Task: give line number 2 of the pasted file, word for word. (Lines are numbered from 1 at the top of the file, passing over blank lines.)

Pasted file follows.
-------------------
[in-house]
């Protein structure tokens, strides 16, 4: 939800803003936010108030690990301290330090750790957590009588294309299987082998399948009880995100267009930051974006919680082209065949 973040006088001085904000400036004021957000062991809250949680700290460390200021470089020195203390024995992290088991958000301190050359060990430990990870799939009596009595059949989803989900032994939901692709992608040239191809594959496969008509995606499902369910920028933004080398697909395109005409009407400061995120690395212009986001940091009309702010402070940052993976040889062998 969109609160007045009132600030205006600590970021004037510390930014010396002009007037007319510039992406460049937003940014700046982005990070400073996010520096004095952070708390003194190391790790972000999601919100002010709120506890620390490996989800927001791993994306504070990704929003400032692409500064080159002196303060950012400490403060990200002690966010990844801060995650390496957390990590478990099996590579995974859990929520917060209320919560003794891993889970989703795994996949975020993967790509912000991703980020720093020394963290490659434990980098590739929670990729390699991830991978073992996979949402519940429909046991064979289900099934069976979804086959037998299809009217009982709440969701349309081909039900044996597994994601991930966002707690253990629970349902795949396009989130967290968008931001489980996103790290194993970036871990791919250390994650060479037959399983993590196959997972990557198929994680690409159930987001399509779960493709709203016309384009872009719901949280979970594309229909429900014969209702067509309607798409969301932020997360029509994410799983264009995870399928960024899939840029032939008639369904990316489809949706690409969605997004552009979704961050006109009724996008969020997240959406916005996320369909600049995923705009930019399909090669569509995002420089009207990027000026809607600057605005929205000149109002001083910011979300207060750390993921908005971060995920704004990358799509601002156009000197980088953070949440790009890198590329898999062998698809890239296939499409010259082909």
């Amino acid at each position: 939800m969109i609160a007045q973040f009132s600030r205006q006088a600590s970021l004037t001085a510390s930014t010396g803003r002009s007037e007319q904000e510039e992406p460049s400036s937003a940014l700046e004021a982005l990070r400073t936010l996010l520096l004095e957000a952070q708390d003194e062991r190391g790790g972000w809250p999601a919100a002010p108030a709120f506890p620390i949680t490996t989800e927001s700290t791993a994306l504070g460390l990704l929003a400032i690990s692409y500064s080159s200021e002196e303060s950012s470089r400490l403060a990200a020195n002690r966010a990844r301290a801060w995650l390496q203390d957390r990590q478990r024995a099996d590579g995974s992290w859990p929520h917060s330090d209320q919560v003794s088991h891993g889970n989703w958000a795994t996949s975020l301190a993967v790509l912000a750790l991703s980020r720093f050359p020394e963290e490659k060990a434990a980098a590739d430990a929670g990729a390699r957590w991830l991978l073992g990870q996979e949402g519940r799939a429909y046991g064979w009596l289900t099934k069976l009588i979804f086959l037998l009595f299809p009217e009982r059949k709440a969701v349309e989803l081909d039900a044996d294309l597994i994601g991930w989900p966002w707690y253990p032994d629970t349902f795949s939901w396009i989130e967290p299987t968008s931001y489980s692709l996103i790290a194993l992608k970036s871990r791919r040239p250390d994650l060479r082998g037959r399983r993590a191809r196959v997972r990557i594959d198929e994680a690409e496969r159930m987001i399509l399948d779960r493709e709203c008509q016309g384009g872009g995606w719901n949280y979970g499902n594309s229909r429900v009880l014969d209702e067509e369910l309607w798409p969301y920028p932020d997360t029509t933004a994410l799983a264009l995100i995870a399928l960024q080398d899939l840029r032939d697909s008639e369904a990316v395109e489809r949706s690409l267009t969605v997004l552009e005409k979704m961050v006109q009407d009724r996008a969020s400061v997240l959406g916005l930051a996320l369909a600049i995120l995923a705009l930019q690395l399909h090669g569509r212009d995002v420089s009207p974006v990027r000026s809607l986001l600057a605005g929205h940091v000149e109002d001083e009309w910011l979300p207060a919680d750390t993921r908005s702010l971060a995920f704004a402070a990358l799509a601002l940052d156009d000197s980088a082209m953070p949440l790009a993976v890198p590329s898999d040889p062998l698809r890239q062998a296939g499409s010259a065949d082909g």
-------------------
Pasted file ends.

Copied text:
């Protein structure tokens, strides 16, 4: 939800803003936010108030690990301290330090750790957590009588294309299987082998399948009880995100267009930051974006919680082209065949 973040006088001085904000400036004021957000062991809250949680700290460390200021470089020195203390024995992290088991958000301190050359060990430990990870799939009596009595059949989803989900032994939901692709992608040239191809594959496969008509995606499902369910920028933004080398697909395109005409009407400061995120690395212009986001940091009309702010402070940052993976040889062998 969109609160007045009132600030205006600590970021004037510390930014010396002009007037007319510039992406460049937003940014700046982005990070400073996010520096004095952070708390003194190391790790972000999601919100002010709120506890620390490996989800927001791993994306504070990704929003400032692409500064080159002196303060950012400490403060990200002690966010990844801060995650390496957390990590478990099996590579995974859990929520917060209320919560003794891993889970989703795994996949975020993967790509912000991703980020720093020394963290490659434990980098590739929670990729390699991830991978073992996979949402519940429909046991064979289900099934069976979804086959037998299809009217009982709440969701349309081909039900044996597994994601991930966002707690253990629970349902795949396009989130967290968008931001489980996103790290194993970036871990791919250390994650060479037959399983993590196959997972990557198929994680690409159930987001399509779960493709709203016309384009872009719901949280979970594309229909429900014969209702067509309607798409969301932020997360029509994410799983264009995870399928960024899939840029032939008639369904990316489809949706690409969605997004552009979704961050006109009724996008969020997240959406916005996320369909600049995923705009930019399909090669569509995002420089009207990027000026809607600057605005929205000149109002001083910011979300207060750390993921908005971060995920704004990358799509601002156009000197980088953070949440790009890198590329898999062998698809890239296939499409010259082909």